Exercise and Training load over the Christmas Holidays

Have you have been training all year and decide to take a well deserved rest over Christmas?

Doing little no training over the holidays is common, making time to spend with the family and trying to relax little. However your approach back into training after Christmas is an important area to look at. If you want to avoid injury into the new year!


Below is a example chart to visually show how training patterns tend to be through the year, with a cliff edge drop off to Christmas and large jump back into training after. 

The blue line on the chart above is what we don’t want to happen but does most of the time.

The green line is what we do want to happen, to reduce the chance of injury after Christmas holidays!


This example is a normal 14 hour training week average through the year. Followed by de-loading in December (as shown in blue) this brings the training down to approximately an hour per week. Then when January arrives its a very sharp turn back up to the 14hours per week. You may think I was doing these hours before why cant I do it now? Well if you decrease your training load by 80- 90% yes you might feel a little unfit getting back into it, but there is a lot more going on in your body than you might think. You body will be going through a deconditioning phase. It is always good to take some time off but with the wrong approach back to full training injury is likely.

With in the first 7 days of jumping back into training at 14 hours, soft tissue injuries occur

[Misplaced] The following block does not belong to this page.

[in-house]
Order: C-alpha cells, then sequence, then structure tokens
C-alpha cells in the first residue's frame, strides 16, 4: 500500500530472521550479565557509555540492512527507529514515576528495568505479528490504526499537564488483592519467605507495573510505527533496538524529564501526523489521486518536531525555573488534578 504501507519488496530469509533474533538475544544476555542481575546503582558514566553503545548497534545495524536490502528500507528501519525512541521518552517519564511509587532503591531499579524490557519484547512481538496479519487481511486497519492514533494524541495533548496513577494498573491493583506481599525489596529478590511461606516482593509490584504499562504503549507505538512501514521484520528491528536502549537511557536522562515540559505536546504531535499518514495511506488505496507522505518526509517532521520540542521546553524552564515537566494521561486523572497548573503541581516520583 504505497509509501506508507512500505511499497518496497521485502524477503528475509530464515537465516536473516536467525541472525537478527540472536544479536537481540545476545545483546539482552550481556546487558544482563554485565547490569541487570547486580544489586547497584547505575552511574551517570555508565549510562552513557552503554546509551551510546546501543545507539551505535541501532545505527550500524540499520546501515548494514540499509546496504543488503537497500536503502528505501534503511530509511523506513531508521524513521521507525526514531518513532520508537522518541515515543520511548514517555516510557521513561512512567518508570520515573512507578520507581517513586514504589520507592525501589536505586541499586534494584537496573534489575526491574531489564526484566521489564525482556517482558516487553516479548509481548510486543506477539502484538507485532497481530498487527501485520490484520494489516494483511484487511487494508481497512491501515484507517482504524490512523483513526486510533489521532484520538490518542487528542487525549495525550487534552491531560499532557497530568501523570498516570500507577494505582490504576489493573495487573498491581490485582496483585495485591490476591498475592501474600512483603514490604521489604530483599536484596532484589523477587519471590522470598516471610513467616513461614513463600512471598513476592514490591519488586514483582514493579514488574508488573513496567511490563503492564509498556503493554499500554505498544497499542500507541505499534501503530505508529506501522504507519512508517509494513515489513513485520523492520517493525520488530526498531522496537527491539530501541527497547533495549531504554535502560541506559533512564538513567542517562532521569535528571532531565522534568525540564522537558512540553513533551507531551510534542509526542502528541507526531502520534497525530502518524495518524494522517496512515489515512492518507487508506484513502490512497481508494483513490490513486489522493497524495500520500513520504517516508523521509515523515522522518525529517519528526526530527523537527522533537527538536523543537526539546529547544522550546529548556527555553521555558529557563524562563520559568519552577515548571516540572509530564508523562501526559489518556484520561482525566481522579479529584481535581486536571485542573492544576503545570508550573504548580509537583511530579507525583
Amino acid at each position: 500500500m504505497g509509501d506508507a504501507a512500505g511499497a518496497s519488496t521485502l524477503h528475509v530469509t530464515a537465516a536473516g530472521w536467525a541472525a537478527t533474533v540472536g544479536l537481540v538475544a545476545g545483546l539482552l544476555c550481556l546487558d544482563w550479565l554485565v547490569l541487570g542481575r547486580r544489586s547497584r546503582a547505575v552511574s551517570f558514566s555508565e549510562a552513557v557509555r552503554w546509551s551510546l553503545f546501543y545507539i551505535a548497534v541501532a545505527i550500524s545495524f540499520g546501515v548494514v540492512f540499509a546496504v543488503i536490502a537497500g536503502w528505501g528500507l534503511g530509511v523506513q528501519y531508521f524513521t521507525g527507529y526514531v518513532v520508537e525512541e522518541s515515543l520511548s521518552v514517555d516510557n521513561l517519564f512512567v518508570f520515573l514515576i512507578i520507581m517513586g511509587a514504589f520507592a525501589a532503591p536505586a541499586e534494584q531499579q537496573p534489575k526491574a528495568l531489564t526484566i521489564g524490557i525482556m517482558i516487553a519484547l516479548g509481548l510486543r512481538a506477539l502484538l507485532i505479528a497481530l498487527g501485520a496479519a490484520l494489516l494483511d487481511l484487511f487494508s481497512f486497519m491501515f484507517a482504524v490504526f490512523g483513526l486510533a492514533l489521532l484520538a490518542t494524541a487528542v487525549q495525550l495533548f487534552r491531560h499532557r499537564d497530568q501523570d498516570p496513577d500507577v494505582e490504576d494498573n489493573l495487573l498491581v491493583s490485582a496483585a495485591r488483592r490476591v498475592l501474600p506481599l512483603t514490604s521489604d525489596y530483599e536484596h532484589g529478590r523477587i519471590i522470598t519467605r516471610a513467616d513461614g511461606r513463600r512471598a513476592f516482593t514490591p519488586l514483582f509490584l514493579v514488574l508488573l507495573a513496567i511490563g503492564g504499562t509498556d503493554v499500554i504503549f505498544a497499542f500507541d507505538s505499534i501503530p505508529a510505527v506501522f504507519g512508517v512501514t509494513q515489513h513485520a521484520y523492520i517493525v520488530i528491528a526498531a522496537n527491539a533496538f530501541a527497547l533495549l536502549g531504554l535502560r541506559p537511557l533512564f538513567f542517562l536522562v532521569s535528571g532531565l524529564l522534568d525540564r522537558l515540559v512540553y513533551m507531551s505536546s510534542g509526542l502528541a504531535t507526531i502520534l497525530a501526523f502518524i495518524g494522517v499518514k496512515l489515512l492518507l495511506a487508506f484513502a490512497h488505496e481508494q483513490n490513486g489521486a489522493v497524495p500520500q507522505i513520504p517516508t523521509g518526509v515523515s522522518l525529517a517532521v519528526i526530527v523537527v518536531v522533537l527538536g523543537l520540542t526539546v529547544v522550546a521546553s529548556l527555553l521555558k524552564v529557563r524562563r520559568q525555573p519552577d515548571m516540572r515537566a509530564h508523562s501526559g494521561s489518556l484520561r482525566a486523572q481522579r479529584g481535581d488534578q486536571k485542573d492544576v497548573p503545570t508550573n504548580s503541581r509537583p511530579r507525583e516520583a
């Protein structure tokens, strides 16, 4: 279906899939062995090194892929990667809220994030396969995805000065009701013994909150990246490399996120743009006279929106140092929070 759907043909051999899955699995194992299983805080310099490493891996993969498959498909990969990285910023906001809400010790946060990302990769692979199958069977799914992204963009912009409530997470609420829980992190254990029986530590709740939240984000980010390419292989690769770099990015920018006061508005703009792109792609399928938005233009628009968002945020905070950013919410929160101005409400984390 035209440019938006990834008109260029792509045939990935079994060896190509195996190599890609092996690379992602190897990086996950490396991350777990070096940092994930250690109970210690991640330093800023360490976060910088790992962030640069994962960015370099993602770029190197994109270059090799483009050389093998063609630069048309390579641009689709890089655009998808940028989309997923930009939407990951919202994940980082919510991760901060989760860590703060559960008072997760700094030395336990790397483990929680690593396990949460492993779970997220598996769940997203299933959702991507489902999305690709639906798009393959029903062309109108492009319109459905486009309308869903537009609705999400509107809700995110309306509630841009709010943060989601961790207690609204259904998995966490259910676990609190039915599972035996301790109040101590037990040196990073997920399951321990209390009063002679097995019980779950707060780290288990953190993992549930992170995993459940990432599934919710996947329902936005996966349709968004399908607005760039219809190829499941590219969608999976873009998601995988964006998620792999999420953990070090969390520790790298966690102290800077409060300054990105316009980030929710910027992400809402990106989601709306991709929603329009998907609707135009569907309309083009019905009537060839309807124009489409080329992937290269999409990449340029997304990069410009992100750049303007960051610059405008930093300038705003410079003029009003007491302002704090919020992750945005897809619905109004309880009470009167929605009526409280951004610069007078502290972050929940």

1- 14 days injury involving tendons and ligaments start to crop up

1 month bone stresses and fractures

We all talk about overuse injuries and how they can gradually build up over a few weeks or months after increased training load.  However we rarely consider the effects of under training, or that spike in training after a prolonged rest period.  Your body responds and adapts to training load, so if you under train over christmas, or do nothing and jump straight back into it in the new year this can increase stress on the joints, muscles and tendons and can increase the risk of injury just a much as over training.  You could get through the first week, even the second week and think you have manged to avoid the injuries, so be sensible and calculate your Christmas load……including how many extra mince pies you might be lugging up that hill in the new year!

So what should be done?

Gradual increase (example)

  • week 1: 7-8 hours
  • week 2: 8-9 hours
  • week 3: 9-10 hours
  • week 4: 10-11 hours

Looking at the green line, your training load can still drop, but to approximately 50% of your normal training load. Followed by a gradual increase back up to your normal training load. Increasing the training load by approximately 10% each week.

Now it is Christmas and 50% of your training load might be a little ambitious, so even completing 25% of your normal training load would be a good base to work from. Doing a smaller percentage of specific training sessions with a gradual increase back up to your normal week, is far better than little to no training . Making the effort to do some training hours through Christmas will mean that your deconditioning phase isn’t as harsh. Paired with a gradual build up gives time for your body to adapt, back to the normal training load. Hopefully reducing the chance of injuries in the New year.


Most importantly remember to enjoy your time off!